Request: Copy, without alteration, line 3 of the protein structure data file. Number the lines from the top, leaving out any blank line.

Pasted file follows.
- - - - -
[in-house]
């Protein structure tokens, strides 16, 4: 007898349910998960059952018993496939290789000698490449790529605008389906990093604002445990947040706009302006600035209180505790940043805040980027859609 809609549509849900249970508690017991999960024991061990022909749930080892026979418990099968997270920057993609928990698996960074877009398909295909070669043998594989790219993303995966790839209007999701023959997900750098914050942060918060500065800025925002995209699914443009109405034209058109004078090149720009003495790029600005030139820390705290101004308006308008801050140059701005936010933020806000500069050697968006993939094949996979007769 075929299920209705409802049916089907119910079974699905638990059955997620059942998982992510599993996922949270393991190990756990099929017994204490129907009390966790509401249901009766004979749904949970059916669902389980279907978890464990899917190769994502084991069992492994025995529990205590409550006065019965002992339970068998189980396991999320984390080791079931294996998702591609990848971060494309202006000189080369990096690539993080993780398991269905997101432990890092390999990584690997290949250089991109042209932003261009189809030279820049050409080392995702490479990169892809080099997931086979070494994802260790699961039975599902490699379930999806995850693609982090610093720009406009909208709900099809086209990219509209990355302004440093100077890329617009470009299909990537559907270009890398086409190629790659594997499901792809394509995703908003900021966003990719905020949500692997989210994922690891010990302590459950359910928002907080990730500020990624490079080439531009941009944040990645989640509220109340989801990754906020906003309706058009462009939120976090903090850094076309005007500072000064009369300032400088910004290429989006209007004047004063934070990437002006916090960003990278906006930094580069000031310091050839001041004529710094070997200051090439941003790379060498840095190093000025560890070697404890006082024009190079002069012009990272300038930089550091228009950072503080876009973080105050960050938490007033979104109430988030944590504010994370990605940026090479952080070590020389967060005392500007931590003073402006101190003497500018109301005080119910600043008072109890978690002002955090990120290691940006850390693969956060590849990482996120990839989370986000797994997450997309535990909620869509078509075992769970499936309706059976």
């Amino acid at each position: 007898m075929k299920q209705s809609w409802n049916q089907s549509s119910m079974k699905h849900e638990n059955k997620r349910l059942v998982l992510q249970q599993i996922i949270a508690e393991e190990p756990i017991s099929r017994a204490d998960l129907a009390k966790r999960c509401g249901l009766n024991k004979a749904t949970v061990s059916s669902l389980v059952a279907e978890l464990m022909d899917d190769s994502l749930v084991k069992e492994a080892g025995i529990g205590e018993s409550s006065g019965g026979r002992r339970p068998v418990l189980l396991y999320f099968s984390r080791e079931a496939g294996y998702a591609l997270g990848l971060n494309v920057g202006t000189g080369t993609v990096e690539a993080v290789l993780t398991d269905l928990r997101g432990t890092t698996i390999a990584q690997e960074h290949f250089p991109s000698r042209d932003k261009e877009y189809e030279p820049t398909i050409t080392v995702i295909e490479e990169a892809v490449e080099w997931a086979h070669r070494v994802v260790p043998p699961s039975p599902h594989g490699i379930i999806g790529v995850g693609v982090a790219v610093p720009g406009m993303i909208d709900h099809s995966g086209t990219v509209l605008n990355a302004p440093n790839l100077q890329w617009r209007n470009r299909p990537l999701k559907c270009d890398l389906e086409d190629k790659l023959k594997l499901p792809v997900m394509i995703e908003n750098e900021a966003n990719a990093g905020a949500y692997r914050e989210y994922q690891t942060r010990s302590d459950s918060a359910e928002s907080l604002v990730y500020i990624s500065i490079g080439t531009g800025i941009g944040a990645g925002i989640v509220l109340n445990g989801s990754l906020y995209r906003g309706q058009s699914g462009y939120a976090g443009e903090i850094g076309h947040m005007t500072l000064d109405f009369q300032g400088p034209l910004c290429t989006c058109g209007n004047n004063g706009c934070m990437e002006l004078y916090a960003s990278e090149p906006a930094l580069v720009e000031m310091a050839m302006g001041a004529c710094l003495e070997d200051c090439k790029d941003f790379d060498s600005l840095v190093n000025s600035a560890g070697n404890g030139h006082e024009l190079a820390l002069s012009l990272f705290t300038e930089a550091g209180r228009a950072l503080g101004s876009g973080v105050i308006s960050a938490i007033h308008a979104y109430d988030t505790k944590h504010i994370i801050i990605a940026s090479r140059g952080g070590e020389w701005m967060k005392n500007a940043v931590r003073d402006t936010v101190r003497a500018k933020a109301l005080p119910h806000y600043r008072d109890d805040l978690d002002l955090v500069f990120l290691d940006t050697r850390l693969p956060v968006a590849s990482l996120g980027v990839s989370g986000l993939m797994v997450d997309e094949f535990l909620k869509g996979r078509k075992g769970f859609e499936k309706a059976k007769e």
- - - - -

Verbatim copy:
């Amino acid at each position: 007898m075929k299920q209705s809609w409802n049916q089907s549509s119910m079974k699905h849900e638990n059955k997620r349910l059942v998982l992510q249970q599993i996922i949270a508690e393991e190990p756990i017991s099929r017994a204490d998960l129907a009390k966790r999960c509401g249901l009766n024991k004979a749904t949970v061990s059916s669902l389980v059952a279907e978890l464990m022909d899917d190769s994502l749930v084991k069992e492994a080892g025995i529990g205590e018993s409550s006065g019965g026979r002992r339970p068998v418990l189980l396991y999320f099968s984390r080791e079931a496939g294996y998702a591609l997270g990848l971060n494309v920057g202006t000189g080369t993609v990096e690539a993080v290789l993780t398991d269905l928990r997101g432990t890092t698996i390999a990584q690997e960074h290949f250089p991109s000698r042209d932003k261009e877009y189809e030279p820049t398909i050409t080392v995702i295909e490479e990169a892809v490449e080099w997931a086979h070669r070494v994802v260790p043998p699961s039975p599902h594989g490699i379930i999806g790529v995850g693609v982090a790219v610093p720009g406009m993303i909208d709900h099809s995966g086209t990219v509209l605008n990355a302004p440093n790839l100077q890329w617009r209007n470009r299909p990537l999701k559907c270009d890398l389906e086409d190629k790659l023959k594997l499901p792809v997900m394509i995703e908003n750098e900021a966003n990719a990093g905020a949500y692997r914050e989210y994922q690891t942060r010990s302590d459950s918060a359910e928002s907080l604002v990730y500020i990624s500065i490079g080439t531009g800025i941009g944040a990645g925002i989640v509220l109340n445990g989801s990754l906020y995209r906003g309706q058009s699914g462009y939120a976090g443009e903090i850094g076309h947040m005007t500072l000064d109405f009369q300032g400088p034209l910004c290429t989006c058109g209007n004047n004063g706009c934070m990437e002006l004078y916090a960003s990278e090149p906006a930094l580069v720009e000031m310091a050839m302006g001041a004529c710094l003495e070997d200051c090439k790029d941003f790379d060498s600005l840095v190093n000025s600035a560890g070697n404890g030139h006082e024009l190079a820390l002069s012009l990272f705290t300038e930089a550091g209180r228009a950072l503080g101004s876009g973080v105050i308006s960050a938490i007033h308008a979104y109430d988030t505790k944590h504010i994370i801050i990605a940026s090479r140059g952080g070590e020389w701005m967060k005392n500007a940043v931590r003073d402006t936010v101190r003497a500018k933020a109301l005080p119910h806000y600043r008072d109890d805040l978690d002002l955090v500069f990120l290691d940006t050697r850390l693969p956060v968006a590849s990482l996120g980027v990839s989370g986000l993939m797994v997450d997309e094949f535990l909620k869509g996979r078509k075992g769970f859609e499936k309706a059976k007769e």